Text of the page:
The way I was taught was, "Learn to control the notes of a triad. If you don't have control over those 3 notes, what makes you think you can control all 7?"

Hope this helps, and good luck.
More UltraMatic than you.
#7
Quote by UltraMatic4

Learn TRIADS. They are the basic bones of any chord.


Good idea. To expand on that, every key has 7 diatonic triads you can potentially
use anywhere. The triad you use doesn't always have to be the base chord
tones. Emphasising triads is a good starting point for building an interesting
melodic line.

Another thing you can do with triads is triadic generalization. It's a pretty simple
technique and sounds good -- you only have to really know 3 notes. For example,
say a progression was in the key of C major. You take the 1 3 and 5 or C, E, and G.
Those are your "emphasis" notes. Basically, the Chord Tones (CT).

Now to fill it out, we'll use a couple of simple rules to get the Upper Neighbor Tone(UNT) and Lower Neighbor Tone (LNT).

The LNT is simple -- it's ALWAYS a chromatic, half-step down from the CT.
The UNT is ALWAYS the next higher diatonic note -- might be a whole or half step.

So, knowing only the 3 CT's, you get an easily remembered pattern around every
note:

LNT (1/2 step) 1 (1 step) UNT
LNT (1/2 step) 3 (1/2 step) UNT
LNT (1/2 step) 5 (1 step) UNT

You can run some "encirclement" patterns around the CTs:

UNT-LNT-CT
LNT-UNT-CT
UNT-CT-LNT-CT
LNT-CT-UNT-CT ...

Additionally you can use the UNT and/or LNT as a passing tone from 1 CT to another.

It's a pretty easy way to get some non-diatonic notes into your solos and sound
good. You wouldn't want to do this all the time, just throw it in every now and
then.
#8
Quote by edg
The LNT is simple -- it's ALWAYS a chromatic, half-step down from the CT.
The UNT is ALWAYS the next higher diatonic note -- might be a whole or half step.
It also works well if both Neighbour Tones are diatonic i.e. the LNT might be a whole or half step.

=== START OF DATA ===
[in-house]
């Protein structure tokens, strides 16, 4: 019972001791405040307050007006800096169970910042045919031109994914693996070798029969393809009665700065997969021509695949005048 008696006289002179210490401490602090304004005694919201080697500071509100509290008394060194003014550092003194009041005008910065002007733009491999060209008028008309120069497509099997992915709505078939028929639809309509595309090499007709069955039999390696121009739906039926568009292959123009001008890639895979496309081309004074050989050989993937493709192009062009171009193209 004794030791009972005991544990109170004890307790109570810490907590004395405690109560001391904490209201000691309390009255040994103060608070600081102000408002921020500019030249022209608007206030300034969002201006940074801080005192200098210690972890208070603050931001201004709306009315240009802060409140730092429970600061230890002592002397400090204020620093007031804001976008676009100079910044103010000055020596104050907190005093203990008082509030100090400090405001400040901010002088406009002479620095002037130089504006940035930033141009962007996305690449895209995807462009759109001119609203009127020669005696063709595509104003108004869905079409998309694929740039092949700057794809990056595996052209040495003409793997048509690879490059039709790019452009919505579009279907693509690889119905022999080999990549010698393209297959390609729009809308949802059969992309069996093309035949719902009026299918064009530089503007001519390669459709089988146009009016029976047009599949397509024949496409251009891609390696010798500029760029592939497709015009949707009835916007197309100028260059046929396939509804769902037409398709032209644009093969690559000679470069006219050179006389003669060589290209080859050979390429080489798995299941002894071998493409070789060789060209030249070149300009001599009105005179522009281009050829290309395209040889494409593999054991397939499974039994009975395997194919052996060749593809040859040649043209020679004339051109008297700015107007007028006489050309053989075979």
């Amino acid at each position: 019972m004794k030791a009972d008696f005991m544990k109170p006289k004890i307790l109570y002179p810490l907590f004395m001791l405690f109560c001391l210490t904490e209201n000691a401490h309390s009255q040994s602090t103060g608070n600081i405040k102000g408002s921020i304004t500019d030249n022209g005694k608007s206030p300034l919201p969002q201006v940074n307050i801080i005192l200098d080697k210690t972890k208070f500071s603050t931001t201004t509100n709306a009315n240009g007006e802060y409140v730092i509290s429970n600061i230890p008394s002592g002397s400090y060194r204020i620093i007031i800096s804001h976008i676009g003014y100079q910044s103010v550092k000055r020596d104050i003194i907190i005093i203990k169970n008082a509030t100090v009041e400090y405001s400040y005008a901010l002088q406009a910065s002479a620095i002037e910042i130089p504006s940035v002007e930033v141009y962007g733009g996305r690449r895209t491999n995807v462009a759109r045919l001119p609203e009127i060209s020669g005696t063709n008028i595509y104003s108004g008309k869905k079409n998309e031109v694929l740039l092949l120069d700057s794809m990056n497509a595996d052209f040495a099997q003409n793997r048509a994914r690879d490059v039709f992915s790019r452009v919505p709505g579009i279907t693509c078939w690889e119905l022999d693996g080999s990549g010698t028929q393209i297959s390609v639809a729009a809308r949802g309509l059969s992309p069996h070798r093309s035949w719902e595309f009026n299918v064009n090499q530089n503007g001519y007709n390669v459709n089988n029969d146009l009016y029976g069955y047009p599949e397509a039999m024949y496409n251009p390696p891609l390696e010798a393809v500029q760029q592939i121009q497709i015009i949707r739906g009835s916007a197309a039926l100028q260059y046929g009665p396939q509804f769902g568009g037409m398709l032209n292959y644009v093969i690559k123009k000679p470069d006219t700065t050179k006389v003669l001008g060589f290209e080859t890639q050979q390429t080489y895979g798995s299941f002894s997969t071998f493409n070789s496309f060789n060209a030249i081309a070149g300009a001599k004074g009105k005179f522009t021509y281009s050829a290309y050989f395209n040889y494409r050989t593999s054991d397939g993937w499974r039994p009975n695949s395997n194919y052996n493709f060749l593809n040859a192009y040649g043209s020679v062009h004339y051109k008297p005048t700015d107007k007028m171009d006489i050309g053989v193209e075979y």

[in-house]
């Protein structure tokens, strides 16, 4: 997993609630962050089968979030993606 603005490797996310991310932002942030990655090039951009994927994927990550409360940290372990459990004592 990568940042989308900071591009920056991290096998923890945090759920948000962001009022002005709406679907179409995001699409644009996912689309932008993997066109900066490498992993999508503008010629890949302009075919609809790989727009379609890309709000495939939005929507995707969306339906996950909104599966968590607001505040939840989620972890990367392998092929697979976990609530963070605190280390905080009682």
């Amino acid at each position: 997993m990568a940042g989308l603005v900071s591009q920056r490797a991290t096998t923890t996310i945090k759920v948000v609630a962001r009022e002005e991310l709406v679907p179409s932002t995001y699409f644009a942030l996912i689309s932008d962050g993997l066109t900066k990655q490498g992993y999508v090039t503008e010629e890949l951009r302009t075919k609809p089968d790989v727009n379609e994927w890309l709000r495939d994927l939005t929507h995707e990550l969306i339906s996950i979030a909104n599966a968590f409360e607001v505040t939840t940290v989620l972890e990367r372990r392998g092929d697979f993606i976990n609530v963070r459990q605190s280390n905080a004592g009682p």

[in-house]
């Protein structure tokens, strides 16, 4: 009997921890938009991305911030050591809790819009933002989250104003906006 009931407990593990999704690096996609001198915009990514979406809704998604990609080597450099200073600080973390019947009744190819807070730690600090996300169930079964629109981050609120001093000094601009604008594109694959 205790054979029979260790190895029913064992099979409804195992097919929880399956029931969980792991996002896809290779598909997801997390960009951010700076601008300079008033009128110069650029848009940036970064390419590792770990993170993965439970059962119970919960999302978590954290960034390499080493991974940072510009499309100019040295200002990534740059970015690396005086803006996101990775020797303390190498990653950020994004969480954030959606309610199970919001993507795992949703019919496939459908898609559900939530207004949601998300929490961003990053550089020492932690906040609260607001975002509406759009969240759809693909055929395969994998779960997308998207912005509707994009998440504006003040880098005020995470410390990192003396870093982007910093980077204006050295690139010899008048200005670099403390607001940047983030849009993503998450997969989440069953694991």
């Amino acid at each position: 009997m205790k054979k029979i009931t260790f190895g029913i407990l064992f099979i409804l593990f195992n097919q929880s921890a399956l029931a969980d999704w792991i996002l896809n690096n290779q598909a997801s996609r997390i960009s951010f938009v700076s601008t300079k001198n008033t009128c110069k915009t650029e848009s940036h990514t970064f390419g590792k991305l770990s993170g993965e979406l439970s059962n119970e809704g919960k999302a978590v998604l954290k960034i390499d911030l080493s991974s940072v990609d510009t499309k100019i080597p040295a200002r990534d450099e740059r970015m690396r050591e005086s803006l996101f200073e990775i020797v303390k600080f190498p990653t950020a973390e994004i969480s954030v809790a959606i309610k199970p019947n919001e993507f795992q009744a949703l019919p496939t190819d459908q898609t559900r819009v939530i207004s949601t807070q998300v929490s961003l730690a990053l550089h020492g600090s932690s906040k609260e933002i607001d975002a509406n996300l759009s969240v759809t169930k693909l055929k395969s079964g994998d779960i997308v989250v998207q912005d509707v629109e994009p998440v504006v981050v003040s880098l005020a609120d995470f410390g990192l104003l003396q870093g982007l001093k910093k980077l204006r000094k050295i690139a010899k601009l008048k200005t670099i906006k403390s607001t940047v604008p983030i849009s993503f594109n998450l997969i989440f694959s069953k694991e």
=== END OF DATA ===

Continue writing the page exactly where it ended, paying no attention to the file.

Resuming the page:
My name is Andy
Quote by MudMartin
Only looking at music as math and theory, is like only looking at the love of your life as flesh and bone.

Swinging to the rhythm of the New World Order,
Counting bodies like sheep to the rhythm of the war drums
#10
Take in all the advice above, especially with regard to learning a bit more theory to explore som possibilities of the scales. Here is something you can mess around with in the mean time though. Make a simple chord progression and then create some kind of theme, or repeating lead line over it (don't necessarily use a set scale to do this), this is the part where i let my ears do the thinking, then once I have something I really like the sound of, I look and see what scale it might be and build on my original idea. Then for solo's i pick a scale/scales first in improv in them until I'm happy with what I have. Where i'm at is making my chord progressions more interesting, i'm stuck at the minute making and endless supply of repeatitive progressions.

Edit: didn't realise this thread was like 2 months old, meh w/e
#12
Quote by Metal Society
Practice What U Want To Do And That Will Help You Out Practice With A Metronome If U Want Accuracy It All Depends On The Style U Desire To Play In

English mother ****er! That was one whole sentence. Granted, you know about CAPITALS, but jeeez, punctuation maybe? So people can understand you.
#13
You should try writting music with those scales, and try phrasing good licks using those notes instead of just running up and down them.. i dont think i would have ever had the patience to continue learning theory if I didnt see the huge impact it made on my playing almost immidietly
#14
learn theory, learn scales and most importantly improvise!! don't just play up and down, it gets boring really fast.